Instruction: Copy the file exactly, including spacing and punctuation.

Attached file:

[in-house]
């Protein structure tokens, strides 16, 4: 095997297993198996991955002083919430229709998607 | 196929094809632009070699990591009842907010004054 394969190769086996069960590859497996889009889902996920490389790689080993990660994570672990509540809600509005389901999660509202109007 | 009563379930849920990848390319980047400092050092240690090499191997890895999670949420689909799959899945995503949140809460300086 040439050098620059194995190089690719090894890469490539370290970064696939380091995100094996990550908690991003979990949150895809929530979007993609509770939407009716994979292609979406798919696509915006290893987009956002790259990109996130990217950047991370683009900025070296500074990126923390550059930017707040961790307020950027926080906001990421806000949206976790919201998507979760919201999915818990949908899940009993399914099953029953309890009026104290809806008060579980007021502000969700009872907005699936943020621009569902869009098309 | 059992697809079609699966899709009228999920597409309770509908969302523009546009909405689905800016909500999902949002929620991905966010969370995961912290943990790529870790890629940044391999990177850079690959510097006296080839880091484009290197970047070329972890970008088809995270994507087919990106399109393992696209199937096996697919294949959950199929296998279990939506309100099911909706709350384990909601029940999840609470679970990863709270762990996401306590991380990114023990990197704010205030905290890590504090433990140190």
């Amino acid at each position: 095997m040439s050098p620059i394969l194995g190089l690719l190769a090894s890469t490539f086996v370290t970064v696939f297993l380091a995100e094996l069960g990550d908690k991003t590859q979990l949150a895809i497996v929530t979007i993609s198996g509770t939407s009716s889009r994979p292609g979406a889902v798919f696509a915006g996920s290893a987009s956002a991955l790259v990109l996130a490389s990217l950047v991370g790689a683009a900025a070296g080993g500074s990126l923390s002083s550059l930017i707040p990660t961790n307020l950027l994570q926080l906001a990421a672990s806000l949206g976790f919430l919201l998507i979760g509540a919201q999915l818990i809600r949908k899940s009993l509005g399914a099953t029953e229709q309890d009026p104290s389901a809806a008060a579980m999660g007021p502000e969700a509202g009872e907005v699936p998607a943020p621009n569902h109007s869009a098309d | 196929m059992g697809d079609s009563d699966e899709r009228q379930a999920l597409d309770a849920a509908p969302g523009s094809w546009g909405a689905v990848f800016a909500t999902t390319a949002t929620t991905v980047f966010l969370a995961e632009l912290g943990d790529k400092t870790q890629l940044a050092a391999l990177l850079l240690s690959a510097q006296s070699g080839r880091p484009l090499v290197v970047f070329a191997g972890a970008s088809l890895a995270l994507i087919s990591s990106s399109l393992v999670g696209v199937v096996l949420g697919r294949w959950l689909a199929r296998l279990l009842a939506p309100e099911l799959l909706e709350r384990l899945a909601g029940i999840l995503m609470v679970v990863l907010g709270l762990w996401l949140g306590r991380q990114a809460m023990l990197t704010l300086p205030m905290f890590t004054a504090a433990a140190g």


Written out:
[in-house]
């Protein structure tokens, strides 16, 4: 095997297993198996991955002083919430229709998607 | 196929094809632009070699990591009842907010004054 394969190769086996069960590859497996889009889902996920490389790689080993990660994570672990509540809600509005389901999660509202109007 | 009563379930849920990848390319980047400092050092240690090499191997890895999670949420689909799959899945995503949140809460300086 040439050098620059194995190089690719090894890469490539370290970064696939380091995100094996990550908690991003979990949150895809929530979007993609509770939407009716994979292609979406798919696509915006290893987009956002790259990109996130990217950047991370683009900025070296500074990126923390550059930017707040961790307020950027926080906001990421806000949206976790919201998507979760919201999915818990949908899940009993399914099953029953309890009026104290809806008060579980007021502000969700009872907005699936943020621009569902869009098309 | 059992697809079609699966899709009228999920597409309770509908969302523009546009909405689905800016909500999902949002929620991905966010969370995961912290943990790529870790890629940044391999990177850079690959510097006296080839880091484009290197970047070329972890970008088809995270994507087919990106399109393992696209199937096996697919294949959950199929296998279990939506309100099911909706709350384990909601029940999840609470679970990863709270762990996401306590991380990114023990990197704010205030905290890590504090433990140190």
């Amino acid at each position: 095997m040439s050098p620059i394969l194995g190089l690719l190769a090894s890469t490539f086996v370290t970064v696939f297993l380091a995100e094996l069960g990550d908690k991003t590859q979990l949150a895809i497996v929530t979007i993609s198996g509770t939407s009716s889009r994979p292609g979406a889902v798919f696509a915006g996920s290893a987009s956002a991955l790259v990109l996130a490389s990217l950047v991370g790689a683009a900025a070296g080993g500074s990126l923390s002083s550059l930017i707040p990660t961790n307020l950027l994570q926080l906001a990421a672990s806000l949206g976790f919430l919201l998507i979760g509540a919201q999915l818990i809600r949908k899940s009993l509005g399914a099953t029953e229709q309890d009026p104290s389901a809806a008060a579980m999660g007021p502000e969700a509202g009872e907005v699936p998607a943020p621009n569902h109007s869009a098309d | 196929m059992g697809d079609s009563d699966e899709r009228q379930a999920l597409d309770a849920a509908p969302g523009s094809w546009g909405a689905v990848f800016a909500t999902t390319a949002t929620t991905v980047f966010l969370a995961e632009l912290g943990d790529k400092t870790q890629l940044a050092a391999l990177l850079l240690s690959a510097q006296s070699g080839r880091p484009l090499v290197v970047f070329a191997g972890a970008s088809l890895a995270l994507i087919s990591s990106s399109l393992v999670g696209v199937v096996l949420g697919r294949w959950l689909a199929r296998l279990l009842a939506p309100e099911l799959l909706e709350r384990l899945a909601g029940i999840l995503m609470v679970v990863l907010g709270l762990w996401l949140g306590r991380q990114a809460m023990l990197t704010l300086p205030m905290f890590t004054a504090a433990a140190g």